Education Spending – Part II of Series – Categorical Aids


Categorical Aids

 Categorical aids are a means of financial support from the state for specific programs. Categorical aids are either grants to schools or the state pays them based on a formula. Examples of categorical aids are school lunch, special education, and school milk. Categorical aids are outside of revenue limits for districts, so the state can award as much or as little to a district as they would like, but it is ultimately based on how much the district needs to spend on a program. Some districts have more need for categorical aids than other school districts. According to Table 8 from 2017 Informational Paper 24 from the Legislative Fiscal Bureau, categorical aids have a trend of being 10-15% of overall school funding.

While there are many categorical aids and they have changed and been renamed over the years, for the purposes of this report we will only review Sparsity Aid, Bilingual-Bicultural Aid, School Milk, School Breakfast, School Lunch, and Special Education.

State and federal laws require local school districts to provide special education and services to children in their district with disabilities ages 3 to 21. Disability is defined as:

  • Cognitive disability
  • Hearing impairments
  • Speech and language impairments
  • Visual impairments
  • Emotional disturbance
  • Orthopedic impairments
  • Autism
  • Traumatic brain injury
  • Other health impairments
  • Learning disabilities

Special education services are provided by a school district either on their own or in cooperation with cooperative educational services agencies (CESAs), and county children with disabilities education boards (CCDEBs). The state reimburses for costs for education and transporting students in special education. The state pays for the following expenses, but if costs are higher than the appropriation, the payments are prorated:

  • Salary and fringe benefits costs for special education teachers, special education coordinators, school nurses, school social workers, school psychologists, school counselors, paraprofessionals and consulting teachers.
  • Salary portion of an authorized contract for substitute teaching or paraprofessional staffing services, physical and occupational therapy services, orientation and mobility services, educational interpreter services, educational audiology, speech and language therapy, and pupil transition services.
  • Transportation for pupils enrolled in special education programs.
  • Costs for boarding, lodging, and transportation of nonresident children enrolled in a district’s special education program
  • Salary and travel for special education outside the school district of employment
  • Expenditures for the salaries of teachers and instructional aides and special transportation

According to a report by the Legislative Fiscal Bureau, the proration percentage in 2016-17 was estimated at 26.2%. That covers 421 school districts, 21 charter schools, 12 CESAs, and three CCDEBs.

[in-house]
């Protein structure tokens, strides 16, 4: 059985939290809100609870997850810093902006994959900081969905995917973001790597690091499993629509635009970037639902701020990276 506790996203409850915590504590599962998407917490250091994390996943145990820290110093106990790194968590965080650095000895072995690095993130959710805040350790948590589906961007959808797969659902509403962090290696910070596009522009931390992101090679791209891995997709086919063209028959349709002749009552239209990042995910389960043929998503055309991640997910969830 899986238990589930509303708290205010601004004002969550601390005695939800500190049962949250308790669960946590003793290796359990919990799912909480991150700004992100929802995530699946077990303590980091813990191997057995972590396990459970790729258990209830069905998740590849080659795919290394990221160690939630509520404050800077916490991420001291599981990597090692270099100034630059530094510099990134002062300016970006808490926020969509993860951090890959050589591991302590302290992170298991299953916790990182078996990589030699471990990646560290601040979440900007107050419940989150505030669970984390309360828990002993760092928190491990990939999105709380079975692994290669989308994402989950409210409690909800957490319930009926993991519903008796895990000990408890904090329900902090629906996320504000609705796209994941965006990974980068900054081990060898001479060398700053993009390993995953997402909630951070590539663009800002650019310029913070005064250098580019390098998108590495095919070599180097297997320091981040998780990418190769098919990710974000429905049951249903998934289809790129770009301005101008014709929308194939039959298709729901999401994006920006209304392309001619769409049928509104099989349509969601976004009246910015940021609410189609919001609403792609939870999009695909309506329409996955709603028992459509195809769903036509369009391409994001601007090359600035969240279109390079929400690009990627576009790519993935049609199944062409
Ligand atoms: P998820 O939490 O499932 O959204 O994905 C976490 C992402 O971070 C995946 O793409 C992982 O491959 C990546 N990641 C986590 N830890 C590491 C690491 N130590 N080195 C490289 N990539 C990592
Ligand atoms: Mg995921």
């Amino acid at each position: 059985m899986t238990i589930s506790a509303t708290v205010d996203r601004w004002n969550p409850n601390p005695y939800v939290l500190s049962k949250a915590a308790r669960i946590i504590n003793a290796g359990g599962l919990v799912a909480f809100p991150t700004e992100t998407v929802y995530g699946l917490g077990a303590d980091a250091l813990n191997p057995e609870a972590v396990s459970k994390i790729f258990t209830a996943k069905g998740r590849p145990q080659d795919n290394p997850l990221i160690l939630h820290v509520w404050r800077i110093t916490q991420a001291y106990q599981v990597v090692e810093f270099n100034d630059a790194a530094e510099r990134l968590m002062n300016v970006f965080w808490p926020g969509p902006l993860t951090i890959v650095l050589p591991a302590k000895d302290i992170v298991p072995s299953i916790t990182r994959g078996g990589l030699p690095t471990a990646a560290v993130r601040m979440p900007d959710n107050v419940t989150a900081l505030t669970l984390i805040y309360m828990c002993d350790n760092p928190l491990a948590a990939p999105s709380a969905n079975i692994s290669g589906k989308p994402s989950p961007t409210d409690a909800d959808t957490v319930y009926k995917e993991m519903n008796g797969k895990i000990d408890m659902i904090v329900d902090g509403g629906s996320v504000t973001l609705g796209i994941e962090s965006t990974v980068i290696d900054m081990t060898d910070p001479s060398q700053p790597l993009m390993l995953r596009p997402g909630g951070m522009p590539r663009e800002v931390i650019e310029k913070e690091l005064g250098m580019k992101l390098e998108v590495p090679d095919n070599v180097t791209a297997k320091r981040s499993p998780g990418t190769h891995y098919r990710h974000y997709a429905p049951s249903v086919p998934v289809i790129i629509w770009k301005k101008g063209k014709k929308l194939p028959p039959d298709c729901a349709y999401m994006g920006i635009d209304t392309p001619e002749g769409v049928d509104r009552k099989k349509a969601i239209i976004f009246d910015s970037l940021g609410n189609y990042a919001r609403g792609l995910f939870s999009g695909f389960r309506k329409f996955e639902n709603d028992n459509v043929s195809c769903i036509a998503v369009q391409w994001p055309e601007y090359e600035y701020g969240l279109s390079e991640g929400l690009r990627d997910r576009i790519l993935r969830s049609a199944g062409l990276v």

Transportation categorical aids are awarded to districts that are required by state law to provide transportation of both public and private school pupils. There is a flat amount for each transported pupil, which does vary by pupil based on the distance they are transported, for this aid program. If the amount appropriated to the transportation categorical is more than the amount claimed by districts, then DPI will distribute the remaining amount in a way that is in proportion to each district’s aid entitlement. High-cost transportation aid is not included in this graph, but additional funding is provided to districts that have a higher cost of transportation than the average district and also meet certain criteria.

Bilingual-bicultural categorical aid is awarded to school districts that have a certain number of limited-English proficiency students (LEP). Having that threshold of LEP students requires the district to provide special classes. Those classes are required when there is an enrollment of 10 or more LEP pupils in grades K-3 and 20 or more in grades 4-8 and 9-12. The state share for each district has decreased over recent years because the bilingual-bicultural program has grown, and the same amount of money has been appropriated to this particular categorical aid.

State nutrition programs are in place to partially or fully cover the costs of school milk, school breakfast, and school lunch. There are also provisions for elderly nutrition (15% or 50 cents per meal, whichever is less). The state nutrition program covers the reimbursement for the cost of milk for low-income pupils grades preschool through four. Funding is also provided for the 15 cent/meal reimbursement of breakfast meals under the federal school breakfast program, and if there is insufficient funding to pay the full 15 cent/meal amount, payments are prorated. Funding for school lunch is allocated among districts, charter schools, and private schools, and the amount allocated is based on a variable percentage of federal basic reimbursement provided in 1980-1981 and according to the number of lunches served in the school year prior. Free and reduced lunch eligibility has gone up from 21% in 2001 to 43% in 2012, but funding has gone down.

Sparsity aid was established in 2007 Wisconsin Act 20, and it provides aid for school districts that have under 745 pupils and less than 10 pupils per square mile in a district’s area. The aid is $300 per pupil based on the membership of the previous school year. According to the Department of Public Instruction, Wisconsin Act 141 increases sparsity aid from $300 per pupil to $400 per pupil beginning in September 2018. Schools between 745 and 1,000 pupils and have less than 10 pupils per square mile will receive $100 per pupil.

** All data for the tables was from Legislative Fiscal Bureau or Department of Public Instruction reports.